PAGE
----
Geoff Baker allowed Eric Wedge to expand on his controversial comments from the other day in which he appeared to accuse sabermetrics of ruining Dustin Ackley, leading to his demotion. The nut:
“When I bust somebody’s chops or make a joke about it, you can take it in a light-hearted way or you can take it personally. Quite frankly, I don’t care either way. But the fact of the matter is, sabermetrics is a part of the game of baseball. It has been for a while.”
He expands on that at length, talking about how the numbers do matter and how he has used analytics while managing the Indians and the Mariners. All he’s saying is that the player can’t let getting deep into counts get too far into his head if it means he isn’t going after pitches he is capable of hitting squarely.
Which is entirely reasonable. It’s not at all what he said the other day — and I didn’t detect any jokes in his comments from the other day — but this seems like a much better hill to die on for Wedge than the one he was defending previously.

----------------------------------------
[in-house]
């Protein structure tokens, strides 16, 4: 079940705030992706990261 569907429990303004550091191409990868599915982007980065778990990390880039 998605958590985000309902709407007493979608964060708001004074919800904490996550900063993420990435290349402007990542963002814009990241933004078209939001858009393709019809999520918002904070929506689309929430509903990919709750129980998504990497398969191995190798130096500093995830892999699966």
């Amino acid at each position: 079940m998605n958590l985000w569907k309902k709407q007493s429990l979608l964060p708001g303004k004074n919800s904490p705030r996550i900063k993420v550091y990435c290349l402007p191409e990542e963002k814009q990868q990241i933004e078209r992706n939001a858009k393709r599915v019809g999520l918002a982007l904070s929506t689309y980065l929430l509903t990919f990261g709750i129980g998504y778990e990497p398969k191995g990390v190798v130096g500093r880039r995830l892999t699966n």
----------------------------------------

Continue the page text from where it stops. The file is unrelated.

The Astros’ sign-stealing story broke in November, a steady drumbeat of coverage of it lasted through December and into January, when Rob Manfred’s report came out about it. The report was damning and, in its wake, Houston’s manager and general manger were both suspended and then fired.
After that a steady stream of media reports came out which not only made the whole affair seem even worse than Manfred’s report suggested, but which also suggested that, on some level, Major League Baseball had bungled it all and it was even worse than it had first seemed.
Rather than Manfred and the Astros putting this all behind them, the story grew. As it grew, both the Red Sox and Mets fired their managers and, in a few isolated media appearances, Astros’ players seemed ill-prepared for questions on it all. Once spring training began the Astros made even worse public appearances and, for the past week and change, each day has given us a new player or three angrily speaking out about how mad they are at the Astros and how poorly they’ve handled all of this.
Why have they handled it so poorly? As always, look to poor leadership:
In other news, Crane was — and I am not making this up — recently named the Houston Sports Executive of the Year. An award he has totally, totally earned, right?